Under the law as it now stands, OSHA is prohibited from using cost-benefit analysis to establish new health standards. Instead, OSHA must set health standards for significant risks to workers at the maximum level that the regulated industry, as a whole, can feasibly achieve and afford. This policy, set into law by the OSH Act, recognizes the rights of workers to safe and healthful workplaces, and provides far more protection to workers than would be provided by standards generated under a cost-benefit test.

Putting John Graham in the regulatory gatekeeper post would create a grave risk that OSHA protections, such as the hexavalent chromium standard, will not be set at the most protective level that regulated industry can feasibly achieve. We know from his own statements that John Graham will require OSHA to produce economic analyses that will use assumptions that are biased against protective regulations in order to show that those regulations fail the cost-benefit tests. It is true that OSHA is technically authorized to issue standards that fail the cost-benefit test. However, it will be politically nearly impossible for an agency to issue a standard that has been shown, using dubious methodologies required by a White House office, to have more costs than benefits for society.

The following are examples of assumptions used by John Graham and other cost-benefit analysis supporters that make reasonable, protective regulations appear unreasonably costly:

Graham has endorsed the practice of discounting, or reducing the dollar value of benefits like cleaner air and water or improved public health that are received in the future. In these calculations, the benefits that happen 40 years out are worth far less than if they happened today. The numbers are based on the future value of money, as though someone could put health in a bank and let it earn interest.

The chief problem with Graham’s discounting method is that it greatly exaggerates the costs to industry of a regulation compared to the benefits for society. The costs to industry for a new regulation usually occur in the first few years after a regulation goes into place. For instance, to protect workers against exposure to hexavalent chromium new equipment might be needed or manufacturing processes might need to be adjusted. These costs could be substantial in the first few years. On the other hand, few benefits would be derived in the early years from reduced chromium exposure because lung cancer has a long latency period.

A worker’s life that might be "calculated" as being worth $2.5 million today when the regulation would go into effect would be worth less than $600,000 30 years from now using Graham’s discount rate. Under the cost benefit test that Graham is likely to require should he become OIRA Administrator, the up-front and extensive costs to business would be measured against the long-range discounted benefits to the worker. If workers don’t get lung cancer from the chromium exposure for a number of years, the benefits of the rule will be only some small fraction of what they should be — not because it’s not a cost-effective or just rule, but just because lung cancer takes a while to show up.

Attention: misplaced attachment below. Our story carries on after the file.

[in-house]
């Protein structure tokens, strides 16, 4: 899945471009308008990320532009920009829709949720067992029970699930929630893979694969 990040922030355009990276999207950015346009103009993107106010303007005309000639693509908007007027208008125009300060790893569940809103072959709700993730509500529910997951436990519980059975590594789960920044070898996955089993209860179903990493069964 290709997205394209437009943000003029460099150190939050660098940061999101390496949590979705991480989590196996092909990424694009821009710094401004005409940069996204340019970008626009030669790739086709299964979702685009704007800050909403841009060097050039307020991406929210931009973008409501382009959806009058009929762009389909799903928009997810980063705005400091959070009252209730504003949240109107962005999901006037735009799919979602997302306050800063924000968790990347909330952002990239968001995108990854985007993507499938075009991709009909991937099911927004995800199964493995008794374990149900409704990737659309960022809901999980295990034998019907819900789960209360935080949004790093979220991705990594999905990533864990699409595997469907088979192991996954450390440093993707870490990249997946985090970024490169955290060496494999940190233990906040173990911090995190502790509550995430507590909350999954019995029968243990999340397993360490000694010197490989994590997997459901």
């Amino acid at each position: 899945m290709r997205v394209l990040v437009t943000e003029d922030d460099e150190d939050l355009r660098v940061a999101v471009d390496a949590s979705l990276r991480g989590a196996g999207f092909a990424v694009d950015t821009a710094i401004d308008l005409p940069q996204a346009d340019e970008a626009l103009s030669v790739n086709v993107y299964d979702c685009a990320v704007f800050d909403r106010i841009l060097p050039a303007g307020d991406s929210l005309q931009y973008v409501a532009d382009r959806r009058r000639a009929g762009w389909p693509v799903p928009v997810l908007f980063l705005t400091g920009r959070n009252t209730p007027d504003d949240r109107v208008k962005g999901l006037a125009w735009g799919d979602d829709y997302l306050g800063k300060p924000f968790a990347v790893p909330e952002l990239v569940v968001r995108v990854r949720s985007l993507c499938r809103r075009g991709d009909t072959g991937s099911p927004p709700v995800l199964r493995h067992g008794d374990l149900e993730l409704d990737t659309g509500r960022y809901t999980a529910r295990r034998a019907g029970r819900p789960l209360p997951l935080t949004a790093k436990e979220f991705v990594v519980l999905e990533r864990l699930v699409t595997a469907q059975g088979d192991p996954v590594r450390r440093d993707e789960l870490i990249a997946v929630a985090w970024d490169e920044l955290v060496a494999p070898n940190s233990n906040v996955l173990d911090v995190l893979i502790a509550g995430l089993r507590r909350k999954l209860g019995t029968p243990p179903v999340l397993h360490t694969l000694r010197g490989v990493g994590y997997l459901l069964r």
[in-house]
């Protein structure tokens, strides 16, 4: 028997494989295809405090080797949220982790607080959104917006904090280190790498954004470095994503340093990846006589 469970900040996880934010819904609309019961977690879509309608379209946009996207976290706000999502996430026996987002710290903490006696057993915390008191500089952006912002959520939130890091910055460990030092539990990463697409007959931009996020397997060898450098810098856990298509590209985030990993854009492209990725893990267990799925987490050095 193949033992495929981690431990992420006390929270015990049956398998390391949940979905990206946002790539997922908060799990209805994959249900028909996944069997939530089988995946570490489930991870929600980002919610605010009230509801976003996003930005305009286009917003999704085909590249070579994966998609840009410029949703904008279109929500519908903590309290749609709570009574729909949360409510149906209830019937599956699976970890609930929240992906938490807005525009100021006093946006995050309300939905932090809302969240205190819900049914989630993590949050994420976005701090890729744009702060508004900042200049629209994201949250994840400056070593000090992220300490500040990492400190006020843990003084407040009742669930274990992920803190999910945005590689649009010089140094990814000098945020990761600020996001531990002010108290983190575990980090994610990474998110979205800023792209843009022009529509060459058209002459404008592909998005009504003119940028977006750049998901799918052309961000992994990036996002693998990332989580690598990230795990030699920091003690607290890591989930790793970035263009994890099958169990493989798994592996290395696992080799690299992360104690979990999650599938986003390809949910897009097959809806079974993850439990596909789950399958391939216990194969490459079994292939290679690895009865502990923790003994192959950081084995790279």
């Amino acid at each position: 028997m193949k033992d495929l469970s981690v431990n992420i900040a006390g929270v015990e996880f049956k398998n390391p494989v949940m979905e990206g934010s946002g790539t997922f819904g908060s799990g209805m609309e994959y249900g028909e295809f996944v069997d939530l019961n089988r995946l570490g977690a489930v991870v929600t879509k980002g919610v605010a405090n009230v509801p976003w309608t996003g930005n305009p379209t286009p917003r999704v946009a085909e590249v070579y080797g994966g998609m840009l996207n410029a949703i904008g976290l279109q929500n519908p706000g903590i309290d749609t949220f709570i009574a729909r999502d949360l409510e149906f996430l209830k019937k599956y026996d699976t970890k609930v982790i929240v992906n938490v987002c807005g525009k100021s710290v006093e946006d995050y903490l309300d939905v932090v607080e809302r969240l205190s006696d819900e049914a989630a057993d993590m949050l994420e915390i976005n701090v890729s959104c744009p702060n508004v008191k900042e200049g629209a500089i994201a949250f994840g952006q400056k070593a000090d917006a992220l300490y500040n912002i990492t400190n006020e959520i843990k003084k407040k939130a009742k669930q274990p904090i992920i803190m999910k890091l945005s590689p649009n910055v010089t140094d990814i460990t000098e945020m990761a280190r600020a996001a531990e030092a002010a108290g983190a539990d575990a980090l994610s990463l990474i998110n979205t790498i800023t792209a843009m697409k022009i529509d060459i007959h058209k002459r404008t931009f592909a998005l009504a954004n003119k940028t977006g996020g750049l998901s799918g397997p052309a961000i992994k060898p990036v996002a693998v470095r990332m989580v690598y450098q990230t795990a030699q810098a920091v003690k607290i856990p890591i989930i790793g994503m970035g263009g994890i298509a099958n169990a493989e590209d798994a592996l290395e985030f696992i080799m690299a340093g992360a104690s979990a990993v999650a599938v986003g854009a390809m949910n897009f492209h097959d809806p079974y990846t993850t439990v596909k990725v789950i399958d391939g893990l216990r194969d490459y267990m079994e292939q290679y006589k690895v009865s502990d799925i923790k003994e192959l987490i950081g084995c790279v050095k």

Under such a discriminatory scenario it would be difficult to prove that the benefits of any new regulation are worth the costs to industry. This is a perverse result. Surely we have more concern for workers’ health than this.

Another reason why basing decisions primarily on cost factors is a poor idea is because industry costs to comply with a rule are often inflated by the industry as they argue with regulators about the need for the proposed rule. For example, a 1995 study by Congress’ Office of Technology Assessment found that the actual, after-the-fact costs of industry complying with OSHA’s vinyl chloride rule were only one quarter of OSHA’s original estimate, which was based on the cost estimates from regulated industry.

Use of cost-benefit is also a problem because so-called "secondary" benefits, such as the benefit to a family of a healthy breadwinner, or the joy of intact and healthy families, are not included in the benefits calculation because OMB admits it cannot translate them into dollar amounts.

  1. Potential Conflict of Interest with Graham Funders

The Harvard Center for Risk Analysis (HCRA), which Graham founded and runs, raises at least 40 percent of its budget in unrestricted funds from corporations and trade associations (additional substantial restricted funds also are raised from corporations and trade associations). Many of these companies, or the companies they represent, are sure to have regulatory issues before OIRA in coming years, such as a hexavalent chromium rule. A review of HCRA’s funders indicates that the following companies might use chromium in their manufacturing practices:

Alcoa
American Automobile Manufacturers Association
Asarco
BASF
Bethlehem Steel Corporation
Cabot Corporation Foundation
CIBA-GEIGY Corporation
Eastman Kodak Company
Ford
GE Fund
GM
Inland Steel Industries
Lyondell Chemical Company
National Steel
Nippon Yakin Kogyo
North American Insulation Manufacturers Association
Reynolds Metals Company Foundation
USX

If Graham is confirmed as Administrator a fundamental question arises as to whether he will be able to remain independent of the pleadings from his HCRA benefactors to weaken or block a proposed chromium rule.